When Ernest Sternglass walked up the steps at 112 Mercer Street in April 1947, he knew it would not be a normal day. Like a church deacon summoned to meet the Pope, Sternglass—a 23-year-old researcher at the Naval Ordnance Laboratory in Washington, D.C.—had arrived in Princeton, N.J., at the invitation of its most renowned resident, Albert Einstein. Having completed only a bachelor’s degree in electrical engineering, he had written to Einstein earlier that month about the work he was doing in his lab. To his great surprise, not only did Einstein promptly write back, he requested that Sternglass visit Princeton to discuss the work in person.
What Sternglass didn’t know is that his visit to Einstein would set off a chain of correspondence, involving both an unpublished experiment (his) and an unpublished hypothesis (Einstein’s) that together may constitute one of the century’s most important disregarded pieces of science. The reason why the science was overlooked is plain enough: It was at least a generation ahead of its time. Now, more than half a century later, the work is being re-examined, with potentially profound implications for sustainable energy production. For Sternglass was to discover how to create free neutrons with household wall socket evergy levels—and Einstein was to explain why.
On that spring day in 1947, though, Sternglass was a humble visitor to the St. Peter’s Basilica of physics. Having arrived in Princeton, he knocked on the door of the clapboard house, was let into the foyer by a secretary, and was soon confronted with the now-famous silhouette: an elderly man with a frizzy-haired halo, wearing an old sweat suit and bedroom slippers.
The reason why the science was overlooked is plain enough: It was at least a generation ahead of its time.
Sternglass had contacted Einstein because his lab in Washington was investigating how electrons are ejected from a metal when hit by a beam of electrons. The Navy wanted to understand this process better so they could develop night vision cameras, photography, and video that would be sensitive to the infrared light given off by body heat.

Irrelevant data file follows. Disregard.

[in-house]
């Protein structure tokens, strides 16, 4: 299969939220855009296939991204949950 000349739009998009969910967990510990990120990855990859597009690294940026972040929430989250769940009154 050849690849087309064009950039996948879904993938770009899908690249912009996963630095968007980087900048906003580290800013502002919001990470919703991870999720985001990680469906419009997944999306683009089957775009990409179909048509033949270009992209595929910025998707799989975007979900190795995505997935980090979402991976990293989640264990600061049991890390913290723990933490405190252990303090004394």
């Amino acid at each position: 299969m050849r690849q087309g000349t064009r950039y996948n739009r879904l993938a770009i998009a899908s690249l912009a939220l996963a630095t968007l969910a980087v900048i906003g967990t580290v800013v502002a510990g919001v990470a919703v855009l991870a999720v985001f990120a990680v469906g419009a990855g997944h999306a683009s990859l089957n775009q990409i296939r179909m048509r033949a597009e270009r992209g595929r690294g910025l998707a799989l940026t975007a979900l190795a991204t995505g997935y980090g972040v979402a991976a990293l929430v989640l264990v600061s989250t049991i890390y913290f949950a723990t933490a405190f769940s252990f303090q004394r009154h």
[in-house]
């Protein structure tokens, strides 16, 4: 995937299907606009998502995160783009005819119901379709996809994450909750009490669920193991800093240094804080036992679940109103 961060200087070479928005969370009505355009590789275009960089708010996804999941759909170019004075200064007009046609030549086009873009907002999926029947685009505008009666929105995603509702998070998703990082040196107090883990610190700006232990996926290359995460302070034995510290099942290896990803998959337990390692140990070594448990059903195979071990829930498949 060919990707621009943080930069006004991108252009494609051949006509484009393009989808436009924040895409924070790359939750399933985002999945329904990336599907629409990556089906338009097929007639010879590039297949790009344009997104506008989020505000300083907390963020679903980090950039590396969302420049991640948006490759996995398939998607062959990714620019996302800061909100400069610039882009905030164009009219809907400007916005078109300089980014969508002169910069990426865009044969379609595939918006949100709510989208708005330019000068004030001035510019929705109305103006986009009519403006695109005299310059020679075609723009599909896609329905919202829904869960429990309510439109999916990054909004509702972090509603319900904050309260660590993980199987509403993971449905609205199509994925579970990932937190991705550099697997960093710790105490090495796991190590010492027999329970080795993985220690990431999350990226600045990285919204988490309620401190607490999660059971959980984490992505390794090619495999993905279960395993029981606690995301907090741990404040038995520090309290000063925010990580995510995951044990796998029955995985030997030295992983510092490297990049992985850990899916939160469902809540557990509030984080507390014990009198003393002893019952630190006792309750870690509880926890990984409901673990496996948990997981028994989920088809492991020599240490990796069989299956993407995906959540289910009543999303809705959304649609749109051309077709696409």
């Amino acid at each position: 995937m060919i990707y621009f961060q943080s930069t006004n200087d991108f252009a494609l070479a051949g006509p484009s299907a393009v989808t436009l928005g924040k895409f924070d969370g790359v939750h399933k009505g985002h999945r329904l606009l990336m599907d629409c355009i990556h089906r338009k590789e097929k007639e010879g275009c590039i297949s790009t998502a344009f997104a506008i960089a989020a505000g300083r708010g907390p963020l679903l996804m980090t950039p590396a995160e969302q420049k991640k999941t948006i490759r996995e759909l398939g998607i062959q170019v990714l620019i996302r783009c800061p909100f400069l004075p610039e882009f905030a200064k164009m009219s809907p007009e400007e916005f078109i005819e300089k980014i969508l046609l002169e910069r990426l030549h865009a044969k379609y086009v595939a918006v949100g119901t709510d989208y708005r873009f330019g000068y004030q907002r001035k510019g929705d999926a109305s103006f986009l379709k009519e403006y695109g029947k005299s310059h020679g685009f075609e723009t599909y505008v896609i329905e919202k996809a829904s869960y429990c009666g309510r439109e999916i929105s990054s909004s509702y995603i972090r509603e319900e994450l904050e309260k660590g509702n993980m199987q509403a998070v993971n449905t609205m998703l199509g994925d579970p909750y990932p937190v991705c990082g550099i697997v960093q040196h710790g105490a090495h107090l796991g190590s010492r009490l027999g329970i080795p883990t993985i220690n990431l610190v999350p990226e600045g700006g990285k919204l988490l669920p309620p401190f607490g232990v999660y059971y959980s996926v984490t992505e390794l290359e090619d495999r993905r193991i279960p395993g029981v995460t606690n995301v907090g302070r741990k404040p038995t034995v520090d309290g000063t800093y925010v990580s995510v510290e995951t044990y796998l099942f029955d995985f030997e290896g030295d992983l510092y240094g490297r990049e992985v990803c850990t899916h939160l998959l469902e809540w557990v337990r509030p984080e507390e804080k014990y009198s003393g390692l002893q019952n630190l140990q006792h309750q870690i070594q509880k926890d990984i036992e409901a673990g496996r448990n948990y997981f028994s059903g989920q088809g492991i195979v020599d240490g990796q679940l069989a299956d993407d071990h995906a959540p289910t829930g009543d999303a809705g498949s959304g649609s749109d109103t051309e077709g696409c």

At first blush, Sternglass’ findings might seem like just a military curiosity, hardly worthy of reaching out to the architect of space-time itself. But Einstein had won his Nobel Prize for a theory explaining a phenomenon related to the Navy research: the ejection of electrons from a metal illuminated by a beam of ultraviolet light, a process called the photoelectric effect. Sternglass had begun to suspect that the theory that explained his process—called secondary electron emission—was simply wrong. “Here I was, in my early 20s,” Sternglass writes in his 1997 memoir Before the Big Bang, “without any advanced education in physics, about to ask the most renowned scientist in the world since Newton what he thought about my ideas.”
The two, at Einstein’s invitation, walked out to the backyard at 112 Mercer Street. Einstein cherished the opportunity to stroll with guests through his modest but beloved gardens. Sternglass found a point of commonality with his host. “We had a small garden in the suburb of Berlin where my father had built a summer home,” Sternglass recalls. Both men were also native Jewish Germans who had escaped Nazi Germany in the 1930s, when there was still a chance to flee. Einstein cancelled his appointments for the rest of the afternoon.